Posted on Tuesday, September 05, 2017 in CybersecurityBlog written by Rob Swenson
The South Dakota Technology Showcase in Sioux Falls provided some fascinating glimpses into future of high-tech products and services.
The Aug. 28 conference included presentations on topics such as the rapid development of driverless cars, increasing business use of unmanned aircraft, and how wireless communication is helping boost agricultural production to feed a growing world population.
There’s a cautionary side to the expanding, positive uses of technology that should remain in public awareness, too, of course. Among the risks are an increasing array of weapons and hacking strategies that endanger computer networks. A lesser known evil, perhaps, is the rise of the Dark Web as an eBay-like shopping venue for criminal activity.
Indeed, the need for more, well trained, cybersecurity workers is significant factor in the growth of one of South Dakota’s six public universities: Dakota State University in Madison.
Cybersecurity is a big issue, regionally and nationally. So, I’ll talk about it now and save discussion about emerging technology for another column.
Mark Shlanta, CEO of SDN Communications, outlined some of the biggest, current cyber threats for the more than 100 tech-minded people who attended the Tech Showcase at the Sioux Falls Convention Center.
Sioux Falls-based SDN, which provides broadband connectivity and cybersecurity services to businesses in the region, was one of three sponsors of the half-day conference. The other two sponsors were AT&T and the South Dakota Chamber of Commerce & Industry.
Shlanta reported that clients that subscribe to SDN Managed DDoS Protection Service were the targets of 565 distributed denial of service attacks during the second quarter of 2017. That’s an average of six attacks a day.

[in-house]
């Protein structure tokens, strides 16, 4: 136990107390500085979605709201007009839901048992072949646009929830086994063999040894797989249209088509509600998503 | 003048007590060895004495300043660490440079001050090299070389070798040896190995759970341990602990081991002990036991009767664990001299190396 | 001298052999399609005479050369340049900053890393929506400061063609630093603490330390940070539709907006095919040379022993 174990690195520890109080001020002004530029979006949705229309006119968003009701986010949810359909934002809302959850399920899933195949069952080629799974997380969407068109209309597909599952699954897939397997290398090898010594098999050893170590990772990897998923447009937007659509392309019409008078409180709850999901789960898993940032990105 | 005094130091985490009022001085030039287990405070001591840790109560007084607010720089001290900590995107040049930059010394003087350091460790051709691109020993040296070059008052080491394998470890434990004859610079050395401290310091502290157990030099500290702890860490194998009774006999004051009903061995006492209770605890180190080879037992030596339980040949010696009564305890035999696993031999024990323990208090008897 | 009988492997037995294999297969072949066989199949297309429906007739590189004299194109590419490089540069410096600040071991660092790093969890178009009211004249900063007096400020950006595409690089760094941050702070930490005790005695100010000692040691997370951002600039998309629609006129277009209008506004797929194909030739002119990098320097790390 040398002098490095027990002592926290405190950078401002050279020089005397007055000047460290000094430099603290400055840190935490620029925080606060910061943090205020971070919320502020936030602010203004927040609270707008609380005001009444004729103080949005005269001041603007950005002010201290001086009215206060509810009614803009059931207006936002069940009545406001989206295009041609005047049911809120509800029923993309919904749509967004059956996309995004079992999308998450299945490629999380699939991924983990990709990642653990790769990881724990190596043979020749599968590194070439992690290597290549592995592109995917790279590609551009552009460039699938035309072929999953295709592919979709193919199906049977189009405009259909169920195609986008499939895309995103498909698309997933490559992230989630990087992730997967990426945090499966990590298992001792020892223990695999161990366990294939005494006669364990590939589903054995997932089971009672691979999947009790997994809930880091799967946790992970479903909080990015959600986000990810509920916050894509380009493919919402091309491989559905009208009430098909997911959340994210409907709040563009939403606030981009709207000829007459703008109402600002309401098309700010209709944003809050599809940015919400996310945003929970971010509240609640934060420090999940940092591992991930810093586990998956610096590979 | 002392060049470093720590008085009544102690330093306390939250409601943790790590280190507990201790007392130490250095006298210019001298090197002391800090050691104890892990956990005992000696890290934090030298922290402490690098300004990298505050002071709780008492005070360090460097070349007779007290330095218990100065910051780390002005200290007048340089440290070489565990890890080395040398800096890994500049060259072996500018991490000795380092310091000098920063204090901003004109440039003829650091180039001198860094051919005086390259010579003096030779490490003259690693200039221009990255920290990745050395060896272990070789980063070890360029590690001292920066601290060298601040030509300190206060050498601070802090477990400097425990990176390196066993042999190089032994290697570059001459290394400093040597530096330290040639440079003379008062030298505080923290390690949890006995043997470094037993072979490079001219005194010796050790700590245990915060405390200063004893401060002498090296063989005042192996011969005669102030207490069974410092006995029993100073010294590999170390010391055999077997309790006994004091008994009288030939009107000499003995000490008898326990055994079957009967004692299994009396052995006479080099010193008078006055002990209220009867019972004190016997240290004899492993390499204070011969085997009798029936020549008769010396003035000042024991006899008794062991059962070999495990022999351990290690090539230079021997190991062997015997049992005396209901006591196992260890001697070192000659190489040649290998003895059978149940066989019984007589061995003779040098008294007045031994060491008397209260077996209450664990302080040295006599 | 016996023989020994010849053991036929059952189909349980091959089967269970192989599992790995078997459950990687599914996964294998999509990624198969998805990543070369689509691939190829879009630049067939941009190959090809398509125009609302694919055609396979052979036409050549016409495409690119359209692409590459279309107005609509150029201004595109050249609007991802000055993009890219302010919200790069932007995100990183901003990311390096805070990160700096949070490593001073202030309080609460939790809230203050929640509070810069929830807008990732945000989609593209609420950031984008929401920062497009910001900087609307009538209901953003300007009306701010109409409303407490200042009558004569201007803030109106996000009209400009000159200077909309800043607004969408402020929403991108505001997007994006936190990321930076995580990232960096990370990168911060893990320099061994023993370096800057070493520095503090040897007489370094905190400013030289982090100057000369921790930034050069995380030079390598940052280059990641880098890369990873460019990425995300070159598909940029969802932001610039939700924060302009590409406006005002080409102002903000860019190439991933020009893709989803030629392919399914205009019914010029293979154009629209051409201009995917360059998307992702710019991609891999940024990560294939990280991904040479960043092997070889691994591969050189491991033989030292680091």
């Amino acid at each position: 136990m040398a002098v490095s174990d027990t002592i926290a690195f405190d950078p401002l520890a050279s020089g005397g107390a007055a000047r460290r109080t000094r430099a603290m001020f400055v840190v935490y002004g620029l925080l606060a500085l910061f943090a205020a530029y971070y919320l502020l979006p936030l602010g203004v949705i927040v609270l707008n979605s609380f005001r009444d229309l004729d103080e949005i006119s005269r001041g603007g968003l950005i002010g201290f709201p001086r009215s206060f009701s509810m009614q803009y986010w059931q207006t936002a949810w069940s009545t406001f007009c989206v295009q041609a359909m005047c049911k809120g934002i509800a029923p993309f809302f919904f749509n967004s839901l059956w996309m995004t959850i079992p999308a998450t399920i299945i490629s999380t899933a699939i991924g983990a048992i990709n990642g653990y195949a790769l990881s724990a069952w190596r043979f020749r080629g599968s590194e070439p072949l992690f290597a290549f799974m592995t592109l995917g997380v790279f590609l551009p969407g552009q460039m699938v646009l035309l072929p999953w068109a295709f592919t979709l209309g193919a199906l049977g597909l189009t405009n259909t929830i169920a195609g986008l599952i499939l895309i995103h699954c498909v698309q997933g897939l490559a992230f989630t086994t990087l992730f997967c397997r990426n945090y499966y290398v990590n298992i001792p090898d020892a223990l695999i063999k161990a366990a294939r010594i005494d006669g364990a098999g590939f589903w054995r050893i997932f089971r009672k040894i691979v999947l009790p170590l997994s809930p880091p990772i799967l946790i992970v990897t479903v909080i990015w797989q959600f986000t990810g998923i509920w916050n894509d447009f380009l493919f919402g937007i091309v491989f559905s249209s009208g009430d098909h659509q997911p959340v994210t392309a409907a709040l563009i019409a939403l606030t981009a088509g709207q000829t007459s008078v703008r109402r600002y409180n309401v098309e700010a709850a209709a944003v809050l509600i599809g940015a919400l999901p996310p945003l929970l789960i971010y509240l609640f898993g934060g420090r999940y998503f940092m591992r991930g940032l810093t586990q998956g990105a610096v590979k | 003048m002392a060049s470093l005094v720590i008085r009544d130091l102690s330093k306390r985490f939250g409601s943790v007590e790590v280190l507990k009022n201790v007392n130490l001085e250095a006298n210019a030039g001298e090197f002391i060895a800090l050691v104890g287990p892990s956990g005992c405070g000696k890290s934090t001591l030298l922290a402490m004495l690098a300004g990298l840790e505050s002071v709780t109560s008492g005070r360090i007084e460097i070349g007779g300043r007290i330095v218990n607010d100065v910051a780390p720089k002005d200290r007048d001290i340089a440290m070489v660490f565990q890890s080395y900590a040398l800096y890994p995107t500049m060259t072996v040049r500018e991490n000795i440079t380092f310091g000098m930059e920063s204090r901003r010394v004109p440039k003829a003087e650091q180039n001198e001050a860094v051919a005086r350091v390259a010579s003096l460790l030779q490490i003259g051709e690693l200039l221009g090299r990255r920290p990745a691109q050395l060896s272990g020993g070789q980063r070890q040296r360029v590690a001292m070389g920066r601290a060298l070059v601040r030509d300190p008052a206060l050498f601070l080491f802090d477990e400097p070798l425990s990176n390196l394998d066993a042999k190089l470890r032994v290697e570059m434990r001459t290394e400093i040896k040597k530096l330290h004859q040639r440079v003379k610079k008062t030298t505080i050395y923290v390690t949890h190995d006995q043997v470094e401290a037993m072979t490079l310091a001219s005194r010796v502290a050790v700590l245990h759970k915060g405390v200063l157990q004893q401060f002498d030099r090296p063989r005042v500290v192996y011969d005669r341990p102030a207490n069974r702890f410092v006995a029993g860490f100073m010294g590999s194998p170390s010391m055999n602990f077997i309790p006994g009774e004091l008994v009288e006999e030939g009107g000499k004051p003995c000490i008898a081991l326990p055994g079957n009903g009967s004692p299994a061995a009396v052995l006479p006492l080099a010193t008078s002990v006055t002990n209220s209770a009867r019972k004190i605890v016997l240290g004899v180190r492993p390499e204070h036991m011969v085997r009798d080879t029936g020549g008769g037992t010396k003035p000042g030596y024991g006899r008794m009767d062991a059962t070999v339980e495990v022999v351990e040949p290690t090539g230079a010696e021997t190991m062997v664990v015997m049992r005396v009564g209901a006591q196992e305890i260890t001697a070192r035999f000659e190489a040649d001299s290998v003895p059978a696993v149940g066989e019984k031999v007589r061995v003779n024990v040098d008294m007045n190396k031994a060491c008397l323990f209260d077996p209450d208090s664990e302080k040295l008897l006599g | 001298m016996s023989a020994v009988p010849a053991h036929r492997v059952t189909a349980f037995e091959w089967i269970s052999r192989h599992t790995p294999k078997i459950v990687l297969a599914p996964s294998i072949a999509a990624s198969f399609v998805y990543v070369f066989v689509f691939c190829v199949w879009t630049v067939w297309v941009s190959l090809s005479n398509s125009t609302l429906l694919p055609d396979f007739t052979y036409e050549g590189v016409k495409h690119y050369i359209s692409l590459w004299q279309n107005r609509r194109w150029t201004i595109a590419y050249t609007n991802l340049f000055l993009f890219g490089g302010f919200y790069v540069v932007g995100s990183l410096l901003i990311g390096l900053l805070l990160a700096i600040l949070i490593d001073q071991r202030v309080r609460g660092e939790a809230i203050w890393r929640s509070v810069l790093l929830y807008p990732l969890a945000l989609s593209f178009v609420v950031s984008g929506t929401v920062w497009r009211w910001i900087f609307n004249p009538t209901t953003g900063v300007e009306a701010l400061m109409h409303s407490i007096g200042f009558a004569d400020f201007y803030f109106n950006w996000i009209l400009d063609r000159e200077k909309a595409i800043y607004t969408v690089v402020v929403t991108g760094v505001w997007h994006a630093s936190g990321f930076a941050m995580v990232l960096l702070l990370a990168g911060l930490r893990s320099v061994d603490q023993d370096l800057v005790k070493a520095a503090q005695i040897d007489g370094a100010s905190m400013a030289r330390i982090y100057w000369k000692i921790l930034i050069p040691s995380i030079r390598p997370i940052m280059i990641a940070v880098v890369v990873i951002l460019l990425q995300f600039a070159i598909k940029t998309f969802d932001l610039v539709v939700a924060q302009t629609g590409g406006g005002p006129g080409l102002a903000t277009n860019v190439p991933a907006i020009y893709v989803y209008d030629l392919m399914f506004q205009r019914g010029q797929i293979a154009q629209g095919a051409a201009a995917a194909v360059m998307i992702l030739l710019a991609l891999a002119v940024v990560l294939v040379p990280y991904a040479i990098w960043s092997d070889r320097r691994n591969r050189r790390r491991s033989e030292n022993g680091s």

DDoS attacks try to make an online service unavailable by flooding the targeted site with malicious traffic from multiple locations. SDN’s protective service intercepts and diverts the malicious traffic.
Hackers or disgruntled customers who shop on the Dark Web might be responsible for such attacks. It’s nearly impossible to pinpoint responsibility.
Shlanta also noted that second-quarter data from SDN’s Managed Firewall Service indicated that 48 percent of all traffic flowing into clients’ networks was flagged as malicious or spam, and was filtered out.
A layered security approach is the best way to handle such threats, Shlanta said. Layered security means taking steps ranging from training workers to deploying updated software solutions.
“You have to stay vigilant. You’re going to have stay on top of (online threat) profiles and keep patches current,” he said. “Protecting your network takes a combination of tools and intelligence, and continuing education.”
James Legg talked about the Dark Web and the threats that it presents. Legg is an agent with the South Dakota Division of Criminal Investigation and director of South Dakota Fusion Center, which is an information-sharing that helps law enforcement agencies fight crime.
He described the Dark Web as the underworld of the internet.
“It’s just a virtual marketplace for all things criminal,” Legg said.
The Dark Web is where people can buy services such as DDoS attacks as well as drugs, stolen identity records and guns. Transactions are conducted in anonymous communications, typically with virtual currency, which blurs out lines of accountability.
Internet tools such as Google don’t search the Dark Web, but finding the software to get there isn’t difficult. So business leaders (like parents) should be aware of dangers it can present.
The most vulnerable link in the marketplace of the Dark Web might be in the physical delivery of products. However, products can come from anywhere in the world, which complicates matters. Services delivered online don’t share that level of vulnerability.
About the only certainties are that the Dark Web and cybersecurity are big and serious issues that the tech world must continue to address.
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